## Monday, July 5, 2010

### Matrix chain multiplication

Problem
Given a sequence of n matrices M1, M2, ... Mn, and their dimensions p0, p1, p2, ..., pn, where where i = 1, 2, ..., n, matrix Mi has dimension pi − 1 × pi, determine the order of multiplication that minimizes the the number of scalar multiplications.

We wish to determine the value of the product ∏i = 1 to n Mi, where Mi has ri-1 rows and ri columns.

The order of which matrices are multiplied together first can significantly affect the time required.

To multiply M×N, where matrix M is p×q and matrix N is q×r, takes pqr operations if we use the "normal" matrix multiplication algorithm.   Note that the matrices have a common dimension value of q.   This makes the matrices have the property of compatibility, without which it would not be possible for them to be multiplied.   Also note that, while matrix multiplication is associative, matrix multiplication is not commutative.   That is, N×M might not equal M×N and, in fact, N×M might not even be defined because of a lack of compatibility.

Example 1
Compute  A * B * C * D
A = 30 × 1, B =  1 × 40, C =  40 × 10, D =  10 × 25

Multiplication order (A * B) * (C * D) requires
= M1 * M2 = (30 X 40 ) * (40  X 25)
= 30 * 1 * 40 + 40 * 10 * 25 + 30 * 40 * 25
= 41, 200 multiplications.

Multiplication order A * ((B * C) * D) requires
= A * (M1 * D) = A * M2
1 * 40 * 10 + 1 * 10 * 25 + 30 * 1 * 25 = 1, 400 multiplications.
where M1 = (1 X 10) matrix = B*C = 1 * 40 * 10, M2 = (1 X 25 ) matrix = 1 * 10 * 25
and A*M2 = (30 X 25) = 30*1*25

Example 2

Calculate M = M1 × M2 × M3 × M4,
where the dimensions of the matrices are
M1: 10,20       M2: 20,50       M3: 50,1       M4: 1,100

Calculating M = M1 × ( M2 × ( M3 × M4 ) ) requires 125000 operations.
=M1 * (M2 * (50*1*100)) = M1 * (20 * 50

Calculating M = ( M1 × ( M2 × M3 ) ) × M4 requires 2200 operations.

We could figure out how many operations each possible order will take and then use the one having the minimum number of operations, but there are there are an exponential number of orderings.   Any of the n-1 multiplications could be first and then any of the remaining n-2 multiplications could be next and so on, leading to a total of (n-1)! orderings.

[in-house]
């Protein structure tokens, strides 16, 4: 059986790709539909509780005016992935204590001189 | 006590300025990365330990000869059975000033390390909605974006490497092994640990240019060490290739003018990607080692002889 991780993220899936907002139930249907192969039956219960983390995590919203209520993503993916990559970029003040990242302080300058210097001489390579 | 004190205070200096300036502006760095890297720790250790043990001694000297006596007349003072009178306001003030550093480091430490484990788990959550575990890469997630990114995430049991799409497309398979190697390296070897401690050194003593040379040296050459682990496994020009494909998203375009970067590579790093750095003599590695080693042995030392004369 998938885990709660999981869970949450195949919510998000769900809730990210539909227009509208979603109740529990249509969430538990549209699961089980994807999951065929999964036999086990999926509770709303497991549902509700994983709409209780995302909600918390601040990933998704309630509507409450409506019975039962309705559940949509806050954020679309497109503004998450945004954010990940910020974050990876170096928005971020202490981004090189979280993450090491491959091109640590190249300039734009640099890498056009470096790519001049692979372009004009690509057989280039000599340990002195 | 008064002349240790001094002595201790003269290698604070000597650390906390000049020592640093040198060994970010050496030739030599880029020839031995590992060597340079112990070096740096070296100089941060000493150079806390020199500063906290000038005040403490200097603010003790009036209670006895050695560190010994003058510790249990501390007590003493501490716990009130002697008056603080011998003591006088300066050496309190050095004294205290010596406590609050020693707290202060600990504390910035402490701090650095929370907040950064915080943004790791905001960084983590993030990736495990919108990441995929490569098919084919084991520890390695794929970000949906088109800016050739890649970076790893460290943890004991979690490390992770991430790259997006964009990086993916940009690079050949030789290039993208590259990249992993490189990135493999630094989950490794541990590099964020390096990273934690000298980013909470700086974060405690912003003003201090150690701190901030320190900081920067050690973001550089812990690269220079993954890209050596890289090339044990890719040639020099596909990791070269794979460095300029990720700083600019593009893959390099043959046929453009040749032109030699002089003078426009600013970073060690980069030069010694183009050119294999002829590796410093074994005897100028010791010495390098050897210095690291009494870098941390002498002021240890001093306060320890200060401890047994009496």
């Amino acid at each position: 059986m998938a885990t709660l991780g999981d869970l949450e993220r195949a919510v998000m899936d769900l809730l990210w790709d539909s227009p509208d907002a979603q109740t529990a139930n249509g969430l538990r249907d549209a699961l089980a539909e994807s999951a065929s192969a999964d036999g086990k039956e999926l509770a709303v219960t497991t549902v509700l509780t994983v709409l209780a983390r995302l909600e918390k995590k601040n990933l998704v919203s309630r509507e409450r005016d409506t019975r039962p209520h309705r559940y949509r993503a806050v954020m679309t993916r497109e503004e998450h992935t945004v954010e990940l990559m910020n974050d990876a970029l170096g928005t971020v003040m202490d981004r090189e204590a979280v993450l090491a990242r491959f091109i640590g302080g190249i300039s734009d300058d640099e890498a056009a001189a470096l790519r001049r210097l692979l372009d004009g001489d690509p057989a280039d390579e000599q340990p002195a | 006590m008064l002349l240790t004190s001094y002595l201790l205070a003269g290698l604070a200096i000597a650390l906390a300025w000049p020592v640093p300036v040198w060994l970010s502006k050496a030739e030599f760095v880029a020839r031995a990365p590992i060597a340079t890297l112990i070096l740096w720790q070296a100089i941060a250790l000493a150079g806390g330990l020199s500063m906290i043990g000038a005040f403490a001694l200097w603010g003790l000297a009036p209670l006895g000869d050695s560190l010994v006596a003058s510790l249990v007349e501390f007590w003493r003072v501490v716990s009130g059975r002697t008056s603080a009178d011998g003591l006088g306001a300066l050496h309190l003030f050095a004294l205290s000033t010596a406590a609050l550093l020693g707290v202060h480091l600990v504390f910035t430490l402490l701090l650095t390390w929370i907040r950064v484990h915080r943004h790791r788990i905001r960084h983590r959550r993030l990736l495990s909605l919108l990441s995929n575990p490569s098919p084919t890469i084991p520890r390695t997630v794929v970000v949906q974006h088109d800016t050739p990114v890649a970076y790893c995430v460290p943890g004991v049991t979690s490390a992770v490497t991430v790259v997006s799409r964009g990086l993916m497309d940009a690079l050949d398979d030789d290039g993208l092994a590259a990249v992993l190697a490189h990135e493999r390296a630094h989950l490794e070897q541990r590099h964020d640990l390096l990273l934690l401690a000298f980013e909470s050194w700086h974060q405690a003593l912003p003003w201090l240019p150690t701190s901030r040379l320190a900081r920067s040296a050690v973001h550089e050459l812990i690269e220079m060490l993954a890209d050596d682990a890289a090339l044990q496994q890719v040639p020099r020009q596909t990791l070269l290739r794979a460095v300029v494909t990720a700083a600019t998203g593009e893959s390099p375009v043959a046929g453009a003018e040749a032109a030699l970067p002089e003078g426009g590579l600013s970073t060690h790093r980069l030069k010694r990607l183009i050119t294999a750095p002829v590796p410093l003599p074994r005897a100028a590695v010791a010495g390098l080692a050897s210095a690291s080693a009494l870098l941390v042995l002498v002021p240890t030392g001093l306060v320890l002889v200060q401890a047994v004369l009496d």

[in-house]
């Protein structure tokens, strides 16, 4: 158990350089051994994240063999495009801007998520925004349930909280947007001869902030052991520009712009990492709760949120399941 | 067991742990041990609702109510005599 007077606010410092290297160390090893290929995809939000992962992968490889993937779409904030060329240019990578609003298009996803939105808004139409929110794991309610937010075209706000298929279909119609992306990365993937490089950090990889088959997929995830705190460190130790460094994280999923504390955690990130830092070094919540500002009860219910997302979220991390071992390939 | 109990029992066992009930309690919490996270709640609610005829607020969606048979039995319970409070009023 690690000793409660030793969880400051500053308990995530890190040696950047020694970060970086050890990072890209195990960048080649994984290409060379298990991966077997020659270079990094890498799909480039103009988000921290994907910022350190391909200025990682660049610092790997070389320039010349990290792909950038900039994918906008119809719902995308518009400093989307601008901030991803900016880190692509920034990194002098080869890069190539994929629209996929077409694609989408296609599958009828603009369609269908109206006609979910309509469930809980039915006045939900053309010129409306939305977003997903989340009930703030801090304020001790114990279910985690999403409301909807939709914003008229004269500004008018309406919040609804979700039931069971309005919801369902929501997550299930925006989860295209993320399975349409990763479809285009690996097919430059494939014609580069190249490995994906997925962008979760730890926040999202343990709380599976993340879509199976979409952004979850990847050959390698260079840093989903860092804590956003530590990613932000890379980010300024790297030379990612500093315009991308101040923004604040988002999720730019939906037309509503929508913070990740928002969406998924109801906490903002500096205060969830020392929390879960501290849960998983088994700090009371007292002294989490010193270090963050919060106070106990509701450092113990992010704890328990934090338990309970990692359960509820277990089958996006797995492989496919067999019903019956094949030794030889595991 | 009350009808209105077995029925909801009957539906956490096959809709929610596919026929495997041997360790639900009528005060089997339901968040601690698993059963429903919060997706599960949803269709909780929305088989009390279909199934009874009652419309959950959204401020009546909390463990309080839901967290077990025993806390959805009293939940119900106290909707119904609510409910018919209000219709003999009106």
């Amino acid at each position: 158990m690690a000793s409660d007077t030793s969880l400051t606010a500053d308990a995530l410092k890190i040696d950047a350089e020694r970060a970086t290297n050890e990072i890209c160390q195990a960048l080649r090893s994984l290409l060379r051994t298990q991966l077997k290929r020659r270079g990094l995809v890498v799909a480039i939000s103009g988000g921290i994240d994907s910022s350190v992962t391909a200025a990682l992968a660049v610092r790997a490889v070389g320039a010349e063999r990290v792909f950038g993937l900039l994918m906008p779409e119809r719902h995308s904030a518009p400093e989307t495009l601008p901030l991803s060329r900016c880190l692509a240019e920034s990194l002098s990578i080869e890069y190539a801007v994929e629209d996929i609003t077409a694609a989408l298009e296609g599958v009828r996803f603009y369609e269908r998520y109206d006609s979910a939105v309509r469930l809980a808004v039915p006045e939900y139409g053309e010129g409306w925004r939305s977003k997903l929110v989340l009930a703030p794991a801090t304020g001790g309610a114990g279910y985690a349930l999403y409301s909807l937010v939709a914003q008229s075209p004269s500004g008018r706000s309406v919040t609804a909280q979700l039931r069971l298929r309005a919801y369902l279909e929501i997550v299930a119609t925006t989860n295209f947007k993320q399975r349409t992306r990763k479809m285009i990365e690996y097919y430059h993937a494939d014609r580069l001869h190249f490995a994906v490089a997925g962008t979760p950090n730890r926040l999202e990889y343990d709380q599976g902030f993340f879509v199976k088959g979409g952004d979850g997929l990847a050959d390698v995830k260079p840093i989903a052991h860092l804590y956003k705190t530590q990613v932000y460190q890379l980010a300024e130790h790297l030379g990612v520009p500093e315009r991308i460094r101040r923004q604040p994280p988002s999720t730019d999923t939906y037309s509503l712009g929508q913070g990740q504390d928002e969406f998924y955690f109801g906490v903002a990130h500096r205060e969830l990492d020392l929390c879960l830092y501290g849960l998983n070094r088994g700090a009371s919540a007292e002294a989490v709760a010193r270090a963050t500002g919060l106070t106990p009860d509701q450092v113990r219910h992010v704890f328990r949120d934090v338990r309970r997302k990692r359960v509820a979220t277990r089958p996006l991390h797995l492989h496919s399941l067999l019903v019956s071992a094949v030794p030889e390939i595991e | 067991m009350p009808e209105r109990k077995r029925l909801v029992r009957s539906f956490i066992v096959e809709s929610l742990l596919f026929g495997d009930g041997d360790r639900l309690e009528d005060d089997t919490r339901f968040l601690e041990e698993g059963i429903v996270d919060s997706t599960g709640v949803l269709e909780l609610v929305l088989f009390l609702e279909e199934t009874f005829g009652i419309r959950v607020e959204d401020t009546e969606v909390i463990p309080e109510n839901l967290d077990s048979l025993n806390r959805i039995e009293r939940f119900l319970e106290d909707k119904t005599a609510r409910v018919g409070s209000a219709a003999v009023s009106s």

We can find the best order in time O(n^3) by using dynamic programming.
```Matrix-Chain-Order(p){
n  = p.length - 1;
for (i from  1 to n)
m[i, i]  =  0
for (l = 2 to n) // l is the chain length.
for (i = 1 to n − l + 1){
j=i + l − 1;
m[i, j]=1;
for (k=i to j − 1){
q=m[i, k] + m[k + 1, j] + p[i-1]*p[k]*p[j]
if q < m[i, j]){
then m[i, j]=q
s[i, j]=k
}
}
}
return m and s
}
```

In the above listing, length refers to the number of matrix multiplications in a subproblem. An alternative approach would be to use size (equal to length+1) as the number of matrices in the subproblem.

Here is java code:
```private void matrixChainOrder(int[] p)
{
int n = p.length - 1; // how many matrices are in the chain
int[][] m = new int[n+1][n+1]; // overallocate m, so that we don't use index 0
int[][] s = new int[n+1][n+1];

// Initial the cost for the empty subproblems.
for (int i = 1; i <= n; i++)
m[i][i] = 0;

// Solve for chains of increasing length l.
for (int l = 2; l <= n; l++) {
for (int i = 1; i <= n-l+1; i++) {
int j = i + l - 1;
m[i][j] = Integer.MAX_VALUE;

// Check each possible split to see if it's better
// than all seen so far.
for (int k = i; k < j; k++) {
int q = m[i][k] + m[k+1][j] + p[i-1] * p[k] * p[j];
if (q < m[i][j]) {
// q is the best split for this subproblem so far.
m[i][j] = q;
s[i][j] = k;
}
}
}
}
}
```

For the example given above, we would calculate:
m1,1 = 0,   m2,2 = 0,   m3,3 = 0,   m4,4 = 0
m1,2 = 10000,   m2,3 = 1000,   m3,4 = 5000
m1,3 = 1200,   m2,4 = 3000
m1,4 = 2200